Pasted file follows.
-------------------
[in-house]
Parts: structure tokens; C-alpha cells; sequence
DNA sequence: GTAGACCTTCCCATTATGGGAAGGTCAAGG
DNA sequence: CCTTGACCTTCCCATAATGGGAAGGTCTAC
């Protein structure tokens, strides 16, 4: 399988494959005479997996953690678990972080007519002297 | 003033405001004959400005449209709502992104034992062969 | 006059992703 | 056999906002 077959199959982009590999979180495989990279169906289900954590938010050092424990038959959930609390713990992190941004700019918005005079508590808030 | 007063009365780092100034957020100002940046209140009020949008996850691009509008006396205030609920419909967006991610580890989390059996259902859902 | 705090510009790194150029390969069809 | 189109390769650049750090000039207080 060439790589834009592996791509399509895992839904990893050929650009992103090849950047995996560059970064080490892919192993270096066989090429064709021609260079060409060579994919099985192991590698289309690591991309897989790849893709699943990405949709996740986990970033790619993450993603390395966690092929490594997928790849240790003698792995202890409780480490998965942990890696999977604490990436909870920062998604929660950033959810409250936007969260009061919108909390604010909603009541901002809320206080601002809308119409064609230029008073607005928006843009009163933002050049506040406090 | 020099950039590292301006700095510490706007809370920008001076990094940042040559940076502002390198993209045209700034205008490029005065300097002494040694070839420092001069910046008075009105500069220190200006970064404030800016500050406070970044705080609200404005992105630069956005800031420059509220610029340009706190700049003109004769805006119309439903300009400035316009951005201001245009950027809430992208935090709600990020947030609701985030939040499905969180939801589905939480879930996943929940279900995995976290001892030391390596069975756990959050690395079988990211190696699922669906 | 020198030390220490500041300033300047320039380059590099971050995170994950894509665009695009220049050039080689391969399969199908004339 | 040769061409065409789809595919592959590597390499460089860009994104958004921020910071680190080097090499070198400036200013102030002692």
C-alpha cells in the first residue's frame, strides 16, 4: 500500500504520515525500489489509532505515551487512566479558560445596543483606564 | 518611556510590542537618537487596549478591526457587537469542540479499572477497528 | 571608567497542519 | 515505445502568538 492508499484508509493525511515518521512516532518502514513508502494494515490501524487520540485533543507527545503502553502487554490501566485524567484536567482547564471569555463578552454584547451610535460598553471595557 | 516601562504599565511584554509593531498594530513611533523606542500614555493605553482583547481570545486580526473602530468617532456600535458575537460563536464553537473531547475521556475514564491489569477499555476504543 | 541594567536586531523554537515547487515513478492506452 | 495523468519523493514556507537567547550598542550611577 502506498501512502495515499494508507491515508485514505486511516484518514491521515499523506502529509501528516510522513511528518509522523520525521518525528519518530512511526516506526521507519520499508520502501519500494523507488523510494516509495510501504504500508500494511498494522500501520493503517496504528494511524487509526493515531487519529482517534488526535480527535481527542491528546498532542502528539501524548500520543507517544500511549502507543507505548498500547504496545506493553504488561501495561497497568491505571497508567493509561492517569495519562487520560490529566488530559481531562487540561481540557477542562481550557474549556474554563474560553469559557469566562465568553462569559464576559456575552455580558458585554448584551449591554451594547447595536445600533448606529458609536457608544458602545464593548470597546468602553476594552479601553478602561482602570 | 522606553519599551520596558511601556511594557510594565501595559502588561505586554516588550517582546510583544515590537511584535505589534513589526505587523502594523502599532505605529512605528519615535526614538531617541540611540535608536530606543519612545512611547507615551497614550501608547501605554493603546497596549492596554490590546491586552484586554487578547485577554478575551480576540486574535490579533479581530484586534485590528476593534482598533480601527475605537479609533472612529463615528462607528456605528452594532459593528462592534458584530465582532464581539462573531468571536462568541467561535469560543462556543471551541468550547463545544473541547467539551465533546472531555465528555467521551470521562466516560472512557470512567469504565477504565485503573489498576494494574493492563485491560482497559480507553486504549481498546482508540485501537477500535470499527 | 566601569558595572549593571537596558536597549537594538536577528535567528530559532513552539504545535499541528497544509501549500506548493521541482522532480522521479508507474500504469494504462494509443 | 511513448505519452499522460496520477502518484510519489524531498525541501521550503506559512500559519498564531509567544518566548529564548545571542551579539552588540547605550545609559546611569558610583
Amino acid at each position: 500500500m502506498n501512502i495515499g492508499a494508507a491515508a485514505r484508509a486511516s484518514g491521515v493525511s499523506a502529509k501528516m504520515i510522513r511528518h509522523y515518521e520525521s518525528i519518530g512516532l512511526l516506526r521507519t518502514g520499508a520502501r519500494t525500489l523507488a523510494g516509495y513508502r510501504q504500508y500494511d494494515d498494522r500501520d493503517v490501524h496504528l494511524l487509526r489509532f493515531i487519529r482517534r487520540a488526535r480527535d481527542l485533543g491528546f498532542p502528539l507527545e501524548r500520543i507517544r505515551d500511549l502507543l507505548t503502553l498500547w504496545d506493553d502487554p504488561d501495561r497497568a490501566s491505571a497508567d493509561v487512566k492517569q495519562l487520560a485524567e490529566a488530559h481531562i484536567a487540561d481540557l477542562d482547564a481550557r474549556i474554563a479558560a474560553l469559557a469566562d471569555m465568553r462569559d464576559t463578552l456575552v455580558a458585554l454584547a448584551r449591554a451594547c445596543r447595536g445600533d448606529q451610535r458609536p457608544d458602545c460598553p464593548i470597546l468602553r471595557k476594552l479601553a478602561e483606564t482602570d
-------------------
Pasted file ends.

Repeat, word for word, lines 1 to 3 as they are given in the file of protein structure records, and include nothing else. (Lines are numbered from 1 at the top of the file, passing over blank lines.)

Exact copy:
[in-house]
Parts: structure tokens; C-alpha cells; sequence
DNA sequence: GTAGACCTTCCCATTATGGGAAGGTCAAGG